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24th Feb 2024

EU leaders at odds on virus-hit economy

  • EU leaders had already held two videoconferences on the virus - personal meetings might be needed for deeper discussions (Photo: Council of the European Union)

EU leaders will hold their third discussion by videoconference on Thursday (26 March) afternoon on how to tackle the spread of coronavirus and its devastating economic fallout.

EU leaders are expected to back efforts by the European Commission to redirect money from the EU budget, loosen state aid a fiscal rules, and to help purchase more medical equipment for the countries of bloc.

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The leaders might also back the idea of creating a European Crisis Management Centre, but details are vague.

The big sticking point for EU leaders will be on how to manage the economic shock caused by the outbreak.

The EU is heading into a deep recession, as its economy has come to a standstill amid efforts to mitigate the spread of the virus.

One issue is to what extent the EU's bailout fund, the European Stability Mechanism with a firepower of €410bn, should be used to help countries withstand the economic shock.

The Netherlands, leading a "handful of countries" as one EU diplomat put it, thinks it is too early to use up all the money stored in the bloc's financial backup.

Diplomats argue that it is difficult to see how long the outbreak will last, what exactly its economic impact will be, and are worried to burn all the cash already now.

"You cannot judge when you are in the crisis, we do agree we should make use of all our instruments. But we should not use up all our instruments this week, because we don't know how long the crisis will be," said one EU diplomat.

The Netherlands and Nordic backers are also not willing to loosen conditionality on the loans and guarantees that the ESM can provide for countries.

At the meeting of eurozone finance ministers on Tuesday there was no breakthrough and leaders are not expected to solve the conundrum, but allow finance minsters to work on the details next week.

In the meantime, nine EU governments sent a letter to EU Council president Charles Michel on Wednesday to push for the creation of so-called "corona bonds" to help the European economy.

Belgium, France, Greece, Italy, Ireland, Portugal, Luxembourg, Spain, Slovenia support the idea of jointly issuing debt, which is backed by European Central bank chief Christine Lagarde.

The "corona bonds" bear similarity to eurobonds, a joint borrowing scheme by the 19 members of the euro and an idea that came up during the euro crisis.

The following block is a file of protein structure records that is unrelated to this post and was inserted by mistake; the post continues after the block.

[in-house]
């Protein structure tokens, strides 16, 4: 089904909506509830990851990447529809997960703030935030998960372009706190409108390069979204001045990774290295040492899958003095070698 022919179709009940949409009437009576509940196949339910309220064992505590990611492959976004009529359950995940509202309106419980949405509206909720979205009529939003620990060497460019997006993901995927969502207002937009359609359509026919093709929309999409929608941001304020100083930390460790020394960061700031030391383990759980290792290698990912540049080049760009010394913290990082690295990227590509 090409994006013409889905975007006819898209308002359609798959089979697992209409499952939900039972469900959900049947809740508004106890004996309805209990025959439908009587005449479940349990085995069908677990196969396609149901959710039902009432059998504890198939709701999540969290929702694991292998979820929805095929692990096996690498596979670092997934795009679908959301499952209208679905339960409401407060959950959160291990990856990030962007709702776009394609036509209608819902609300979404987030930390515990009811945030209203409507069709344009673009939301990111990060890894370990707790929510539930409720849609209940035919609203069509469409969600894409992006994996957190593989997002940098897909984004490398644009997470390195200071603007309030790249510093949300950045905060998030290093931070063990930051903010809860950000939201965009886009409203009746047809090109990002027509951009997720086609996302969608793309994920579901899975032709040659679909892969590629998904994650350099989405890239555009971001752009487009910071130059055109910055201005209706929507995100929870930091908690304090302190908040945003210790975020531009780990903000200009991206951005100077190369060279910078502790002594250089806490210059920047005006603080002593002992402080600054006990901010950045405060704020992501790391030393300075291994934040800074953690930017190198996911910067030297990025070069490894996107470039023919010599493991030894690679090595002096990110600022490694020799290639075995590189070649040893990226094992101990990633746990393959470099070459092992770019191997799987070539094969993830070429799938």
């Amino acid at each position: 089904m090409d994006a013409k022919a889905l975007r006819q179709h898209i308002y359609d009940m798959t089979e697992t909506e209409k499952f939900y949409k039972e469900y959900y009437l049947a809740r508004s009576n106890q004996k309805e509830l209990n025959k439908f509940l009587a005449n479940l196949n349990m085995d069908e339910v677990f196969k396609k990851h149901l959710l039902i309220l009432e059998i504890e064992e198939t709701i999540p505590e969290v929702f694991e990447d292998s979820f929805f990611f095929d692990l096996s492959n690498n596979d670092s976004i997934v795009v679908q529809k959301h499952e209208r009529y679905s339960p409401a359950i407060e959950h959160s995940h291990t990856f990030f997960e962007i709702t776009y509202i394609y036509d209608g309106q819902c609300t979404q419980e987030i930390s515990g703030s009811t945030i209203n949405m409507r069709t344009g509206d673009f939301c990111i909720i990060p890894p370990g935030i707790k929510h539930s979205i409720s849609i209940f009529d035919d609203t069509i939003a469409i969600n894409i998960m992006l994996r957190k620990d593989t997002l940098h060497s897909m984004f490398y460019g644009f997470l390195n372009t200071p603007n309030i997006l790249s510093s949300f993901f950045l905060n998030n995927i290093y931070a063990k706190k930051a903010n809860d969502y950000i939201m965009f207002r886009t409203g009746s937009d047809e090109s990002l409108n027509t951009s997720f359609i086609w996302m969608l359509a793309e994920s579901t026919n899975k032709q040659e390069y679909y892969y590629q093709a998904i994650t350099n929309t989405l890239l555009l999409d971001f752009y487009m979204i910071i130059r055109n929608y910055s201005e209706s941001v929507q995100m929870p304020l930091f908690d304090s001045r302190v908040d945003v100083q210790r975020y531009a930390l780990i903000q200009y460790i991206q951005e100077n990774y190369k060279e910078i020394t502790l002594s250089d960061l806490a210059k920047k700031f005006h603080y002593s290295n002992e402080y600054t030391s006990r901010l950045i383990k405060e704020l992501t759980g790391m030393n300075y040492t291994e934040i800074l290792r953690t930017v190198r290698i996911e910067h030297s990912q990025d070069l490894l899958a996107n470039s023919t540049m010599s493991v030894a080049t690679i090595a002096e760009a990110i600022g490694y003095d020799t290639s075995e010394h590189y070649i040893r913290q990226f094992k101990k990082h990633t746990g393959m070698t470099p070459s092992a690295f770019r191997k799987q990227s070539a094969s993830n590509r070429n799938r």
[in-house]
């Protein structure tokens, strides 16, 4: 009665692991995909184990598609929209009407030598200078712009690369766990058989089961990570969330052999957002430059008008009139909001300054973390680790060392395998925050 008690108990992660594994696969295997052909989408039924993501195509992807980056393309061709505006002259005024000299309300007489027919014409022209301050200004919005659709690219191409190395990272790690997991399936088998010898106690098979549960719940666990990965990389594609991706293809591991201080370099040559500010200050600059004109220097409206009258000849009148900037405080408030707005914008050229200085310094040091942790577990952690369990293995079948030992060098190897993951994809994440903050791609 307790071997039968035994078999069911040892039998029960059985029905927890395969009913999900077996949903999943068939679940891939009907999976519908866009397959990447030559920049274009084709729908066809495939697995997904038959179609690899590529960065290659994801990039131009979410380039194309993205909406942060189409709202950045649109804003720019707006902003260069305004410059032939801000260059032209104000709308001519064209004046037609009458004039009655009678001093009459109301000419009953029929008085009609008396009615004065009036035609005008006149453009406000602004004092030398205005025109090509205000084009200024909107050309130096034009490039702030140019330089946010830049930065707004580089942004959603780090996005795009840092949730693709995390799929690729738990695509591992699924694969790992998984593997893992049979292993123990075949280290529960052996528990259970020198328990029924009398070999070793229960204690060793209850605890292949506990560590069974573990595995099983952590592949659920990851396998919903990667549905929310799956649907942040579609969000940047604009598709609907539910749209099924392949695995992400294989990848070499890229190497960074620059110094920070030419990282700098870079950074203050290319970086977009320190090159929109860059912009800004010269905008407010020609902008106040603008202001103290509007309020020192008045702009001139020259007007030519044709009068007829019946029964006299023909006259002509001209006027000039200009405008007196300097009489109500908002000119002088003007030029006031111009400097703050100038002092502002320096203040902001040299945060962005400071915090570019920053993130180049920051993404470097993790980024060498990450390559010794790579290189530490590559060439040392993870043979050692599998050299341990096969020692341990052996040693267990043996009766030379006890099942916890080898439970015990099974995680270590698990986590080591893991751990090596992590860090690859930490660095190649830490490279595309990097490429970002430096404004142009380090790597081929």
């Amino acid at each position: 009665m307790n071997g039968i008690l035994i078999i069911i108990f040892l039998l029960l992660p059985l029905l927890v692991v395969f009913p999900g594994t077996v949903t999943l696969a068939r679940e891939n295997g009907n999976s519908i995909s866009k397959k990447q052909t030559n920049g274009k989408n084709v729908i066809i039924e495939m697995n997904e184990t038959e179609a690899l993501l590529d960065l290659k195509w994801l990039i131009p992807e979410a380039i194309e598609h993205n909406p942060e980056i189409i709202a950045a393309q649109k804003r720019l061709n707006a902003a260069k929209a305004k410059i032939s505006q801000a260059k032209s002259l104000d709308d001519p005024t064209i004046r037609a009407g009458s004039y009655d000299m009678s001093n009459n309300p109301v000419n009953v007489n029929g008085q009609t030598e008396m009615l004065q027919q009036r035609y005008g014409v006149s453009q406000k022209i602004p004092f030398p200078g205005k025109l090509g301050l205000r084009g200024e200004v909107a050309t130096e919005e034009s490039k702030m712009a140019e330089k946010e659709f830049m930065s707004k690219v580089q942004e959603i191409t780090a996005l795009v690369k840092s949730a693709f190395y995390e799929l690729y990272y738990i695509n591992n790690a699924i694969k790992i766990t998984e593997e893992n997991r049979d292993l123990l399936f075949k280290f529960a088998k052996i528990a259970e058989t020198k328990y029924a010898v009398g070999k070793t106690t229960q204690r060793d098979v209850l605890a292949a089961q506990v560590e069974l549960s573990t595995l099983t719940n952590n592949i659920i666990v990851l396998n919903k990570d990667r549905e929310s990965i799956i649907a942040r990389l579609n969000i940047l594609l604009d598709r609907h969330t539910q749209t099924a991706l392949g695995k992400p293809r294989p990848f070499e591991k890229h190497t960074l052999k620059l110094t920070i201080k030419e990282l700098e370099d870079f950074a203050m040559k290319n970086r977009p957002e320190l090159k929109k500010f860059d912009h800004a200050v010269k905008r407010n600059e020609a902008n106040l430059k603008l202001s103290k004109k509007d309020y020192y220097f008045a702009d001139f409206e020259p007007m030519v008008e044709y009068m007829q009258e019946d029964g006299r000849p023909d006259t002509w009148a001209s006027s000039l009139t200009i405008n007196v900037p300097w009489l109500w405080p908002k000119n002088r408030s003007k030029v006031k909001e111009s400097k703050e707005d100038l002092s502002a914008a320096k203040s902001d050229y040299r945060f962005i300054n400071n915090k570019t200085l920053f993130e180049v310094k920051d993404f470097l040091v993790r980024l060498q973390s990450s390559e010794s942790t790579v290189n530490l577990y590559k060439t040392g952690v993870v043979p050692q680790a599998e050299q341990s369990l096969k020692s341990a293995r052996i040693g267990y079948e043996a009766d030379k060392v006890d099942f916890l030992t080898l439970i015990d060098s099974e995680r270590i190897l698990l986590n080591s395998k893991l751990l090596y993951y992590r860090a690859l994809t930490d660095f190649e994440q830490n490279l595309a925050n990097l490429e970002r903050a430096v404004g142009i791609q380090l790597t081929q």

But fiscally more conservative counties such as Germany and the Netherlands dismissed it, worried about the already large debt pile and the budgetary discipline of its southern neighbours.

Timing

Italy, which is currently the most severely hit by the coronavirus outbreak, with the backing of France and Spain, where the situation is also deteriorating, wants a massive financial response from EU partners.

Spain's prime minster Pedro Sanchez called for a new "Marshall Plan", the recovery plan financed by the US after the Second World War to rebuild its western European allies.

However, countries like the Netherlands and Germany first want to see how big the economic damage will be and allow the stimuli announced by the European Central Bank and national governments to make their mark.

"Some countries feel that already tomorrow we should decide how we do the recovery. Another group says we don't even know yet what cycle of the virus we are in, we don't know how long this will take, and when recovery time comes, and what needs to get done," said the EU diplomat.

"It's a timing issue," the diplomat said, adding that all 27 countries are fully aware that Italy needed all the help and solidarity it can get.

EU leaders could agree to task the commission to come up with an "exit strategy", a comprehensive recovery and investment plan to rebuild the economy.

Discussions on easing the outbreak's economic fallout have circled back to debates waged during the debt crisis over joint borrowing and assuming more risk at EU level.

Disputes back then were politically toxic and drove a wedge between fiscally disciplined Nordic countries and their more indebted southern neighbours, prompting the rise of eurosceptic political forces on both sides.

Video-format

Thursday's discussions are replacing the traditional March summit of EU leaders in Brussels.

Diplomats are expected to finalise a joint statement before the online meeting starts, if the 27 can find common language on the sticking points.

The couple of hours of videoconferencing does to allow for detailed and long negotiations between the 27 leaders as usually happens in the all-nighter EU summits where personal charisma can weigh heavily.

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